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How To Save A Damaged Friendship

How To Save A Damaged Friendship

Ella Morley

When a friendship falls apart it can be one of the worst feelings in the world.

A friendship that meant a lot to you is worth trying to repair. While this is not always possible you will know in your heart if it is worth giving it a shot or if it is well and truly over.

Here’s some advice on how to save a damaged friendship.

Ask yourself is it worth it?

The first step to fixing any damaged friendship is to analyse the situation. Is it worth repairing? Is the person a true friend who made you feel loved or was it an unhealthy relationship where you felt you always had to compromise your values?

As you look back over the friendship, you may realise that they were never a good friend to you. If so, then it is not worth your time trying to fix something that is better left alone. This is just as important a revelation to have as the realisation that you do want to make some effort to fix it.

Make contact

Once you have decided that the friendship is worth saving, the next step is to make contact. Find out if they too are interested in saving your friendship. If they are not then there is nothing you can do. However, if they are, arrange a time to meet up in person if possible. This can prevent things getting lost in translation over text messages. Communication is key when trying reconcile a friendship.

Use ‘I’ statements

Use ‘I’ statements when talking to the person. This will prevent blame being passed around. Say things like I felt hurt when this happened. Express your emotions without accusing the other of making you feel a certain way. Pointing fingers will only make things worse which will decrease any chance of repairing your friendship. Sentiments of hatred will only cause more hurt and will not achieve anything.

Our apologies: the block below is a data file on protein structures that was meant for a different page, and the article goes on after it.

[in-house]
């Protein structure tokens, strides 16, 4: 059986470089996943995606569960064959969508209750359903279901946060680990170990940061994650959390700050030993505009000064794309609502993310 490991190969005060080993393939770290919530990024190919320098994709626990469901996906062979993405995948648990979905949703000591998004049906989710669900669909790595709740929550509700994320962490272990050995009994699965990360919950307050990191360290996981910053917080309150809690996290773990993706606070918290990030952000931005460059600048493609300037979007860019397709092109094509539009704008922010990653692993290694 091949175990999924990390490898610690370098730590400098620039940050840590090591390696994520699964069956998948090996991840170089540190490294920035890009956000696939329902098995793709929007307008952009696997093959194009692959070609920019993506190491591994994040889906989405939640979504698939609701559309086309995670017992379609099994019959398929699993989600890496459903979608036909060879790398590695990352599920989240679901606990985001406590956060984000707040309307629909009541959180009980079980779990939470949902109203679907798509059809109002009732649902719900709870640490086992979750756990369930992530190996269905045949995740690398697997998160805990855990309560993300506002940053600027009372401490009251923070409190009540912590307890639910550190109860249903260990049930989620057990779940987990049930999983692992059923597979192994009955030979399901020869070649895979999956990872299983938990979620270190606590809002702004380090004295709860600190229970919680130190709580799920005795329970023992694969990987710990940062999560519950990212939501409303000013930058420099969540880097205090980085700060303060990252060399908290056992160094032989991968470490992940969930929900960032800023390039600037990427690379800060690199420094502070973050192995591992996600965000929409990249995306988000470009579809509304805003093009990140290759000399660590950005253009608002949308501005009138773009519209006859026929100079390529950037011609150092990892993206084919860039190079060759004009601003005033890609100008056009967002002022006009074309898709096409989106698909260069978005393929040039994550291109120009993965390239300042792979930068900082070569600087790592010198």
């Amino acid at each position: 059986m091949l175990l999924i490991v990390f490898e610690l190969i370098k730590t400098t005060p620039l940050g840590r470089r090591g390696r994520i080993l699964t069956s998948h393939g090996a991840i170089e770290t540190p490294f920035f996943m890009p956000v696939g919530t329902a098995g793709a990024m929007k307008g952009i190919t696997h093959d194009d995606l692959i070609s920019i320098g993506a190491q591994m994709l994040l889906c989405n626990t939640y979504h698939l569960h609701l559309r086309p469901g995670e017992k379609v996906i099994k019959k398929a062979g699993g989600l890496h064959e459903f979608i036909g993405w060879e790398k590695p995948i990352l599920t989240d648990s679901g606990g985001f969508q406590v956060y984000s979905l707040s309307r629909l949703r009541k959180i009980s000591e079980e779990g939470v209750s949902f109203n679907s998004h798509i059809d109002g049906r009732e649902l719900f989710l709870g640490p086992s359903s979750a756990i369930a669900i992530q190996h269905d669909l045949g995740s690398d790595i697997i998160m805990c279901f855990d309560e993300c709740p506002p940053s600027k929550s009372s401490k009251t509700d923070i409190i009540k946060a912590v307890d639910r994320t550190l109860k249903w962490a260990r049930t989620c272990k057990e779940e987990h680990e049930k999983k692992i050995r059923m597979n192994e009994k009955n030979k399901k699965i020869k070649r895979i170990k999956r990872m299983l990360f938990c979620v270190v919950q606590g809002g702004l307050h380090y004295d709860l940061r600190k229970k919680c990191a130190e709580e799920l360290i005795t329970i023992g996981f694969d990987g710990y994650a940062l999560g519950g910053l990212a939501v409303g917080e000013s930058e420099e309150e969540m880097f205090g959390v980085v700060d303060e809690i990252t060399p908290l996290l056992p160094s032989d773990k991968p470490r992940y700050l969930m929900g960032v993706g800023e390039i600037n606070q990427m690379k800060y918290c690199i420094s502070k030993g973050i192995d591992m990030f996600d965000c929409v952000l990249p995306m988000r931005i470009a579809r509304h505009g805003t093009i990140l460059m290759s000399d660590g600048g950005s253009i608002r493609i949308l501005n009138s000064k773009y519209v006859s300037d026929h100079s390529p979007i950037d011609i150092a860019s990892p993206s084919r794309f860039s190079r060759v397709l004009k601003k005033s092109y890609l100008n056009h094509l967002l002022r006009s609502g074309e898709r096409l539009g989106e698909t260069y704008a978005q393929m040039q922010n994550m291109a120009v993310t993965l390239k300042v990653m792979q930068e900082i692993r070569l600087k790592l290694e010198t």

Being a good listener is essential when attempting to repair a friendship. There are two sides to every story. Make sure to make your feelings are heard but also ensure that you listen to the other person’s perspective. It is likely that the two of you will see things slightly or even in a completely different way. Try to find out how they feel and do your best to see things from their point of view.

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These things take time. It can be very hard to accept and even more difficult to be patient but giving the other person space before you reach out to try and fix things can be useful for both of you. Time allows both parties to acknowledge and accept what happened as well as allowing for a healing period. A break can be a good thing as it allows the dust to settle and grants time to come to terms with how you are feeling.

Sometimes the best you can do is try. There is a chance that the other person will not want to repair the friendship. This can hurt but it is a perfectly natural reaction to have. Give yourself time and allow yourself to accept that the friendship is over.

Have you ever tried to save a damaged friendship?

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